When I was studying for smikha, I asked my mentor, Rabbi Haskel Besser, “Why do I spend years studying the laws of kashrut? After all, most Jews don’t salt and soak their own meat anymore. And when did someone recently use a dried udder to make cheese? Shouldn’t I spend time on more relevant areas of Jewish life?”
Besser answered, “Above all, a rabbi needs to know the difference between what is kosher and what is treif.” In other words, an awareness and knowledge in the realm of kashrut are much more than knowing facts about forbidden mixtures of milk and meat. Keeping kosher is also about how food is made, where it is made, and who is making it. Kashrut can be a means to a Jewish life with ethical and moral considerations.
Keeping kosher, I tell people here in California, is an alternative diet and lifestyle adopted several thousands of years ago by our Israelite ancestors. Since alternative diets are cool, this gets their attention.
Kashrut continues to evolve and change, but it basically sticks to a set of principles adopted in the desert three millennia ago. Kashrut informs us first and foremost that there are things that I should and should not eat out of spiritual considerations. Kashrut was the original, “You are what you eat” movement. A kosher diet is part of a Jewish spiritual path. It’s a way of being in the world that transcends where we live, what we do professionally and what language we speak.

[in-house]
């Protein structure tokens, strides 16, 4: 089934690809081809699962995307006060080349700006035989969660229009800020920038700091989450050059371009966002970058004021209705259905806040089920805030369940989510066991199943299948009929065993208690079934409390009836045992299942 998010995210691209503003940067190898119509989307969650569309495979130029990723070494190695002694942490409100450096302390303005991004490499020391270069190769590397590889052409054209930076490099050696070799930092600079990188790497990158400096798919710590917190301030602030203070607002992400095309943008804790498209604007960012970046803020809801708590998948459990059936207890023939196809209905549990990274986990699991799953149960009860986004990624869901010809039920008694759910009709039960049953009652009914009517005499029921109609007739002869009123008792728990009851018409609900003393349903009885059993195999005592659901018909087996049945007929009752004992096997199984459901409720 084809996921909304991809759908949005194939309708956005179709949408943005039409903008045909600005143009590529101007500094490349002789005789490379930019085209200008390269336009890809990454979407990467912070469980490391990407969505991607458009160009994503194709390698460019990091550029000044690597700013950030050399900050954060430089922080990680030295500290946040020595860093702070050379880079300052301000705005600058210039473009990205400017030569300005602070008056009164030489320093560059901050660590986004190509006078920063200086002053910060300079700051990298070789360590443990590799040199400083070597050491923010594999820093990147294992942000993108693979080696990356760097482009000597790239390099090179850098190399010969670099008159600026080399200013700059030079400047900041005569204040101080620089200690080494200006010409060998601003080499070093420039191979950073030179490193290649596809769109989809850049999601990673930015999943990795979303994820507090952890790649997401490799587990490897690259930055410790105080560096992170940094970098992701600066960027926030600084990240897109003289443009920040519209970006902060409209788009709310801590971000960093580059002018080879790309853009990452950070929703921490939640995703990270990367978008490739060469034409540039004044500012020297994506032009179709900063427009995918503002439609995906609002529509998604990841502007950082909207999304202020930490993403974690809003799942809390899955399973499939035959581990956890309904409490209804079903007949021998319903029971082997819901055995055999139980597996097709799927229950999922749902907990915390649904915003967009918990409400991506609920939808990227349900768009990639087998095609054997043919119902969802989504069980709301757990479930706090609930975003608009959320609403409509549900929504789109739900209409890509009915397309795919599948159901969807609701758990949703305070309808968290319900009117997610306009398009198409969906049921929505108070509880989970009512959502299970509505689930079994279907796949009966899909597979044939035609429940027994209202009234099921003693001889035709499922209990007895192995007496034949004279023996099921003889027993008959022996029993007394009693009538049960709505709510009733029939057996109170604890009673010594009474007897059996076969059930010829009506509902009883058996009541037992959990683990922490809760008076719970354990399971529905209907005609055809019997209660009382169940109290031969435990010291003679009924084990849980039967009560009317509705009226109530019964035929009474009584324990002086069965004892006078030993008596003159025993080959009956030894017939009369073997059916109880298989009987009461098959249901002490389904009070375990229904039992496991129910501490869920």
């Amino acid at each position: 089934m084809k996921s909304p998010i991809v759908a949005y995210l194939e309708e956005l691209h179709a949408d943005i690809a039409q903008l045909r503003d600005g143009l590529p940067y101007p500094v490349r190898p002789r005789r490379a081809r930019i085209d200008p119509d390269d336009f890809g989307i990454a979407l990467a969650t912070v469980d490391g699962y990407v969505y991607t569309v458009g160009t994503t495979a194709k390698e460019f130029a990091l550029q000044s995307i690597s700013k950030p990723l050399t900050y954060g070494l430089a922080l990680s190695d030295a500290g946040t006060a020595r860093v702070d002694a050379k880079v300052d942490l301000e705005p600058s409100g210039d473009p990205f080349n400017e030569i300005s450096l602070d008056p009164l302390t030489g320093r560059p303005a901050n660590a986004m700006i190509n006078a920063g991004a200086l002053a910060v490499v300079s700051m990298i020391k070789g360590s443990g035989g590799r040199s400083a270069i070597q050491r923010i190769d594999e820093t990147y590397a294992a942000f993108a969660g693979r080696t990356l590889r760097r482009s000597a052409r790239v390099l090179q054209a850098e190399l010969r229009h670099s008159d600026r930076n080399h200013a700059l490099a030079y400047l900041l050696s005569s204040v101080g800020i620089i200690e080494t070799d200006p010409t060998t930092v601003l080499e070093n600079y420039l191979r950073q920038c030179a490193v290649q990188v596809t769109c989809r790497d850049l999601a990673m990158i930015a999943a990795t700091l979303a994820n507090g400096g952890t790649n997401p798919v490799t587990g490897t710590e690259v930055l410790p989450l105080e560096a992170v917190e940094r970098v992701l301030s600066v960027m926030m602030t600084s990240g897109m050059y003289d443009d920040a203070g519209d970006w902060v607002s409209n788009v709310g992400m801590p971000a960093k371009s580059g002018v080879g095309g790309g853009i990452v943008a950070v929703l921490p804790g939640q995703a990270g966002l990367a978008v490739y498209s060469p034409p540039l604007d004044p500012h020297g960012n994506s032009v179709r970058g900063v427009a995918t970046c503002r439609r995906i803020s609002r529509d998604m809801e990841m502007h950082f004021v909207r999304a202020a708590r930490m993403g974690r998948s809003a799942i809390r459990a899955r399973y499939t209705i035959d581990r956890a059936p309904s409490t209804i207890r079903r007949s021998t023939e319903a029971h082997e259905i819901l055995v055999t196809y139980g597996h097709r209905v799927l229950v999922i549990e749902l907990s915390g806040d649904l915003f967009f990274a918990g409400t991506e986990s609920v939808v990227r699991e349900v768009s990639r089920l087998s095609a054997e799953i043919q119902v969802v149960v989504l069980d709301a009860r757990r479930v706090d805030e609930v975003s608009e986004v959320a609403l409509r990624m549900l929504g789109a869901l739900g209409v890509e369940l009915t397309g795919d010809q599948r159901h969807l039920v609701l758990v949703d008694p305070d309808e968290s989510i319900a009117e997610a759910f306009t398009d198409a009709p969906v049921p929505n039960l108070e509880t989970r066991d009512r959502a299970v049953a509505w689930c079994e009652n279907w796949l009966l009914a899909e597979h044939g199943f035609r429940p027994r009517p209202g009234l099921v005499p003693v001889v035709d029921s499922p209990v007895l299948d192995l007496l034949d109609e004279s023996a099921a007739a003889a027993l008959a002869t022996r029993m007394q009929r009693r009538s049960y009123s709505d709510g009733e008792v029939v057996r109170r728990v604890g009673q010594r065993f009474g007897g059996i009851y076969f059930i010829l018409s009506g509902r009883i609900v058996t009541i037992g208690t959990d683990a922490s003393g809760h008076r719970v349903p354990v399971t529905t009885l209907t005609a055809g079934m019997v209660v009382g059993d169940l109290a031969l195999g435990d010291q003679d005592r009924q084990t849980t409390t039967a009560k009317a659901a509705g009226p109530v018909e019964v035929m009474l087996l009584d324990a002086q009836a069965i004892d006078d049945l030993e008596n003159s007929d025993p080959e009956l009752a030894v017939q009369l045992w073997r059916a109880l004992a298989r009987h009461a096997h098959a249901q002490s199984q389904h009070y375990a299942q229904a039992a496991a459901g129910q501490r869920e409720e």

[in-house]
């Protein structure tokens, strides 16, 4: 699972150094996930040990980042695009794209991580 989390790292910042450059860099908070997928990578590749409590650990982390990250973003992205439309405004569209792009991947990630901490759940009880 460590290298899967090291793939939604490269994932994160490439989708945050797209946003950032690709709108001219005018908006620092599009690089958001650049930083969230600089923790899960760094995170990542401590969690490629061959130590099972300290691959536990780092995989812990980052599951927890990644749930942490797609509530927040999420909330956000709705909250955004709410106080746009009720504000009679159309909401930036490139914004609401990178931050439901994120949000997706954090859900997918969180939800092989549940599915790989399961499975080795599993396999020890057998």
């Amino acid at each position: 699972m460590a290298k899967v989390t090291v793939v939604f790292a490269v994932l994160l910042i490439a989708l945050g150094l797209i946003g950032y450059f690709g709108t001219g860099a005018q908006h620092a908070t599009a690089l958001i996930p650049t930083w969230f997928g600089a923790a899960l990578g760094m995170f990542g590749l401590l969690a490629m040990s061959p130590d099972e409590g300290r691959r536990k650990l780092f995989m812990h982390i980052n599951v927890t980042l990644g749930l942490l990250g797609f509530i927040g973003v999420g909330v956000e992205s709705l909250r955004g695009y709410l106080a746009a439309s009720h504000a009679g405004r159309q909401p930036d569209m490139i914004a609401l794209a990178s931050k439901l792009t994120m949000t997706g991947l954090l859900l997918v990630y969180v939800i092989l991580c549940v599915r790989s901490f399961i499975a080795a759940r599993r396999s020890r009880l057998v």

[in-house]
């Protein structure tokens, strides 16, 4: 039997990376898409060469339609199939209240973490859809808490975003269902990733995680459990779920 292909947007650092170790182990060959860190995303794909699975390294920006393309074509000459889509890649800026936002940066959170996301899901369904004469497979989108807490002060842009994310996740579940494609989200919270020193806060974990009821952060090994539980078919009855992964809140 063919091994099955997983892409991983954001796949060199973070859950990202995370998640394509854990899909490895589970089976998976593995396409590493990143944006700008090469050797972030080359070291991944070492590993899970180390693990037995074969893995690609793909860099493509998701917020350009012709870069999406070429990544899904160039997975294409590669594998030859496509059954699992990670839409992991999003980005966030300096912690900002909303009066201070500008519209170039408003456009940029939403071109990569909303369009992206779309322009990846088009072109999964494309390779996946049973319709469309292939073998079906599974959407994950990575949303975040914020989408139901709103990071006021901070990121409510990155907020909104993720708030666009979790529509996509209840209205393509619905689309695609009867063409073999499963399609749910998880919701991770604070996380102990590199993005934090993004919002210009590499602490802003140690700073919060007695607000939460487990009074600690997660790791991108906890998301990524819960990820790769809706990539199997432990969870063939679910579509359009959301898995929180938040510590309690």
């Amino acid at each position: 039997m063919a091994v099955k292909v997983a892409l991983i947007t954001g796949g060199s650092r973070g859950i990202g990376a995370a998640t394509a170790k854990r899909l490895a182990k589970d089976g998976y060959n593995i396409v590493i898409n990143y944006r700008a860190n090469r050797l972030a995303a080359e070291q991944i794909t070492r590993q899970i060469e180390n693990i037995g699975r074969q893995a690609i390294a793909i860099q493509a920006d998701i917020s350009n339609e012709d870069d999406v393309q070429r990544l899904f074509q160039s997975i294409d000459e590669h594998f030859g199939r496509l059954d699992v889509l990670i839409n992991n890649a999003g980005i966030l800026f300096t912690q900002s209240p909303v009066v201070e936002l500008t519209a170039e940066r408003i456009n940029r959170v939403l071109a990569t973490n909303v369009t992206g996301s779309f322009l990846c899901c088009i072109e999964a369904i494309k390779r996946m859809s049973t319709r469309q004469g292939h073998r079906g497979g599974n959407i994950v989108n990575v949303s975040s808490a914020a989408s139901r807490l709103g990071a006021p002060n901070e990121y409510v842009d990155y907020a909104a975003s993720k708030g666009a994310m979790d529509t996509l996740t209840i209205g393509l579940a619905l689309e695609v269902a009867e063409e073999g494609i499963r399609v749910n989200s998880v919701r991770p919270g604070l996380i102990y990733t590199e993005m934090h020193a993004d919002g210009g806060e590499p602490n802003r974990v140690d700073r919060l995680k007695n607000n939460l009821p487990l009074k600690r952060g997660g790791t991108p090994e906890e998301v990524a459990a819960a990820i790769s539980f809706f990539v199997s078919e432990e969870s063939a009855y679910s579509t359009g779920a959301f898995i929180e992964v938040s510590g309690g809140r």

As a rabbi, I teach people what I consider to be the benefits, joys, and beauty of the tradition; then I let them decide what they are going to do. If they choose to start keeping kosher, I encourage them to move slowly and not “bite off” more than they can chew. I also spend time dispelling “kosher nostra” conspiracies and misconceptions about kashrut, such as: Rabbis do not bless food to make it kosher; they supervise the food preparation and ingredients.
Is all kosher food healthier, safer, or more ethical? Not yet. Ideally, kashrut will also result in the humane treatment of animals and an ethical, local food system. But right now, kosher supervision is concerned foremost with determining if food is allowed to be eaten by Jews.
Not long ago, all Jews were locavores, people who ate food grown or produced locally. We knew which farm the food came from, whose cow was being milked. Today, scholars and kashrut experts are only beginning to address the religious, ethical, and moral issues that surface as a result of kosher food being mass-produced. Recent scandals have forced the issue to the forefront.
Because I work primarily with young people, I encourage them to think about the food they eat, and I show them that their interest in food issues is part of their Jewish DNA. It’s the culmination of thousands of years of culture telling them to think about their food.
Years ago, we brought a slaughtered chicken to the rabbi to determine whether it was kosher. Today, I field some of those questions from young people via Facebook, Twitter, and text messages. Students send me cellphone snapshots of unfamiliar kosher symbols, asking for my opinion.
I pray that kashrut will some day be the gold standard of supervision, and a certification of kashrut will include spiritual, environmental, ethical, and health considerations. That certainly will be possible when the young people I work with have a say in the matter.email print